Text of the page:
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Navigating the world of professional certification and training options, alongside other dispatches from the new global workplace.

Technology Certifications: Should you go vendor-neutral or vendor-specific?

Sunday, 17 November 2013

Note: this post will be most relevant to individuals working in IT, though the same basic dilemmas also surely apply to professionals working in other fields...

I recently came across a piece on About.com's certification section (which, unlike this blog, focuses exclusively on the tech world) about whether individuals should pursue certifications issued by software and hardware manufacturers ("vendor certifications") or focus on earning certifications from professional and industry organizations that offer curricula that cut across platforms.  The About.com piece is generally enthusiastic about vendor-specific certification and implies that, at least until very recently, the benefits of tying one's career to one platform were too significant to be ignored.  Vendor-neutral certification can be pursued as an "extra" to pad one's resume, but one should first focus on mastery of a specific product.  Some flaws associated with vendor-specific certification are acknowledged, such as a tendency for certifyees to be so loyal to the brand in which they are certified that they ignore or miss a product's obvious flaws, but they are minor given the rewards that one can reap with such in-demand skills.

The biggest argument in favor of vendor-neutral in my mind is completely missed by About.com, however.  Vendor-neutral certification offers a sort of insurance policy against technological change that may make the vendor's products obsolete (or at least out of favor with consumers).  Imagine that you are a mobile app developer.  Would you really have wanted your entire career to be tied to the success of BlackBerry?  Sure, for several years you may have been able to command a higher salary because of your exceptional mastery of the BlackBerry platform, but with time you would have found yourself forced to quickly jump ship to another platform.  In my humble opinion, a more balanced career development strategy would be a wiser one, allowing maximum adaptability to an environment characterized by little job security.  In a field characterized by such a rapid rate of change as IT, how can one reasonably predict what will be in demand in five years?  In ten years?  Becoming too specialized seems to me like a serious occupational hazard.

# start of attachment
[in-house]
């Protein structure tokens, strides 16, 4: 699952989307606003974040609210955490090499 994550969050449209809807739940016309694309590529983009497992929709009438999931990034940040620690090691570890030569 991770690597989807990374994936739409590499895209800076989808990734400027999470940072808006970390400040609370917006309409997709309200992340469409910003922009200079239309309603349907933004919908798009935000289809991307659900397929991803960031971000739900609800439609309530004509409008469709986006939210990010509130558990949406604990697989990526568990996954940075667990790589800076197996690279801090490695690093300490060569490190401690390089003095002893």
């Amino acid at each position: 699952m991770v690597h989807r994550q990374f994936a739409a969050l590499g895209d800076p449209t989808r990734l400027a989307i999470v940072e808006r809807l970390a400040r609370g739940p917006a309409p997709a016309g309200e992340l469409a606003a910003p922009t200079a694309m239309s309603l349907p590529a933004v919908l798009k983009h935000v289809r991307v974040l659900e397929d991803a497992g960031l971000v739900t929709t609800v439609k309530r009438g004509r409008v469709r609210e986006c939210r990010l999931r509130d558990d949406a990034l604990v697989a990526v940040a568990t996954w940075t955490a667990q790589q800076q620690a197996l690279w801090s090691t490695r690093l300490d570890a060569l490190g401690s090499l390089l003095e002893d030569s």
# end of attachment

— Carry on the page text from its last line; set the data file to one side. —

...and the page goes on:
If one wants to go vendor-neutral in IT, probably the most recognized source of certification is CompTIA, which offers several certificates germane to broad IT occupational fields.  These include:

  • A+, a general certification that covers the basics of "how computers work" and seems to be valued in many tech support and helpdesk roles.  I remember some people earning this one in my high school after just one semester of vocational ed, so it's really a "baseline" certificate.
  • Network+, a slightly more specialized certificate for network administrators
  • Green IT, a certificate that demonstrates mastery of how IT systems can be made to be more energy efficient, and basic awareness of some facts about energy consumption - from what I've read in online forums, this one can probably be knocked off with a weekend of intensive study.
In fact, there are 20 CompTIA certificates, far more than I will get around to discussing today.  CompTIA is an industry association with a wide range of roles beyond certification, from standard-setting to political activism, so it's a good place to start if you are trying to break into the field.  

There's also a lot of certifications available within "topical" subfileds of IT.  Information security offers a number of such certificates, including the Certified Information Systems Security Professional and the Certified Information Systems Auditor.  Or, web designers should look at the CIW Web Design Professional and CIW E-Commerce Specialist designations.  There's even IT certificates specifically geared toward individuals working in the healthcare and hospitality industries.  Feel free to post links to your favorites in the comments section!

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